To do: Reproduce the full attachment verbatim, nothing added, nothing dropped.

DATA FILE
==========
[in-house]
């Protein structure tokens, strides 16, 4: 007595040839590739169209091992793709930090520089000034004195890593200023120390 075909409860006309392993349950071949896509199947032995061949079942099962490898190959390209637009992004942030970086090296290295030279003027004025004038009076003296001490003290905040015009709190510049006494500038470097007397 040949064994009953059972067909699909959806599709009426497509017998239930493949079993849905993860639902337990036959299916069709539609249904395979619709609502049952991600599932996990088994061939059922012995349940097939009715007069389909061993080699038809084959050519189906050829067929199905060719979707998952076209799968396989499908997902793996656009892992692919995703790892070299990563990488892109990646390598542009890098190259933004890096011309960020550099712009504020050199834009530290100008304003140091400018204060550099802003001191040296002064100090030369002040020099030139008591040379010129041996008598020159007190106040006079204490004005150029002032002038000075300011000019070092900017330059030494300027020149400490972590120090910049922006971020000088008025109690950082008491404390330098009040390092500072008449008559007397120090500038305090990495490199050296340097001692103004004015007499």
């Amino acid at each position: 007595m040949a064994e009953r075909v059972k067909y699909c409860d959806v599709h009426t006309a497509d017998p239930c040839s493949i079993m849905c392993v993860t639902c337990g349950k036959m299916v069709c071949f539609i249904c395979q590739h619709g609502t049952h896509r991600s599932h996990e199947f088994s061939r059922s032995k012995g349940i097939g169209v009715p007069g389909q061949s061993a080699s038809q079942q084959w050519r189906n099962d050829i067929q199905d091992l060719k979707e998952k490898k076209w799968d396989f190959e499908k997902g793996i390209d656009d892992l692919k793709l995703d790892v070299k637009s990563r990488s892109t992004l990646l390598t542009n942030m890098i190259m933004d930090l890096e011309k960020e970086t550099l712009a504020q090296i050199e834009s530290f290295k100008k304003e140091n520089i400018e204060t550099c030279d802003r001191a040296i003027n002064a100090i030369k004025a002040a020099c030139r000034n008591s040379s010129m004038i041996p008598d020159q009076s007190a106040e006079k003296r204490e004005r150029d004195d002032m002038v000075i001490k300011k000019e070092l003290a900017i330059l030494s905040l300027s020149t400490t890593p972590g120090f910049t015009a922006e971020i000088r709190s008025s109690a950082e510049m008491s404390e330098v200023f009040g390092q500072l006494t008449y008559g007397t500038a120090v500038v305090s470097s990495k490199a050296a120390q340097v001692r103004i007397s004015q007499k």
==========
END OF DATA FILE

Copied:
[in-house]
């Protein structure tokens, strides 16, 4: 007595040839590739169209091992793709930090520089000034004195890593200023120390 075909409860006309392993349950071949896509199947032995061949079942099962490898190959390209637009992004942030970086090296290295030279003027004025004038009076003296001490003290905040015009709190510049006494500038470097007397 040949064994009953059972067909699909959806599709009426497509017998239930493949079993849905993860639902337990036959299916069709539609249904395979619709609502049952991600599932996990088994061939059922012995349940097939009715007069389909061993080699038809084959050519189906050829067929199905060719979707998952076209799968396989499908997902793996656009892992692919995703790892070299990563990488892109990646390598542009890098190259933004890096011309960020550099712009504020050199834009530290100008304003140091400018204060550099802003001191040296002064100090030369002040020099030139008591040379010129041996008598020159007190106040006079204490004005150029002032002038000075300011000019070092900017330059030494300027020149400490972590120090910049922006971020000088008025109690950082008491404390330098009040390092500072008449008559007397120090500038305090990495490199050296340097001692103004004015007499």
């Amino acid at each position: 007595m040949a064994e009953r075909v059972k067909y699909c409860d959806v599709h009426t006309a497509d017998p239930c040839s493949i079993m849905c392993v993860t639902c337990g349950k036959m299916v069709c071949f539609i249904c395979q590739h619709g609502t049952h896509r991600s599932h996990e199947f088994s061939r059922s032995k012995g349940i097939g169209v009715p007069g389909q061949s061993a080699s038809q079942q084959w050519r189906n099962d050829i067929q199905d091992l060719k979707e998952k490898k076209w799968d396989f190959e499908k997902g793996i390209d656009d892992l692919k793709l995703d790892v070299k637009s990563r990488s892109t992004l990646l390598t542009n942030m890098i190259m933004d930090l890096e011309k960020e970086t550099l712009a504020q090296i050199e834009s530290f290295k100008k304003e140091n520089i400018e204060t550099c030279d802003r001191a040296i003027n002064a100090i030369k004025a002040a020099c030139r000034n008591s040379s010129m004038i041996p008598d020159q009076s007190a106040e006079k003296r204490e004005r150029d004195d002032m002038v000075i001490k300011k000019e070092l003290a900017i330059l030494s905040l300027s020149t400490t890593p972590g120090f910049t015009a922006e971020i000088r709190s008025s109690a950082e510049m008491s404390e330098v200023f009040g390092q500072l006494t008449y008559g007397t500038a120090v500038v305090s470097s990495k490199a050296a120390q340097v001692r103004i007397s004015q007499k």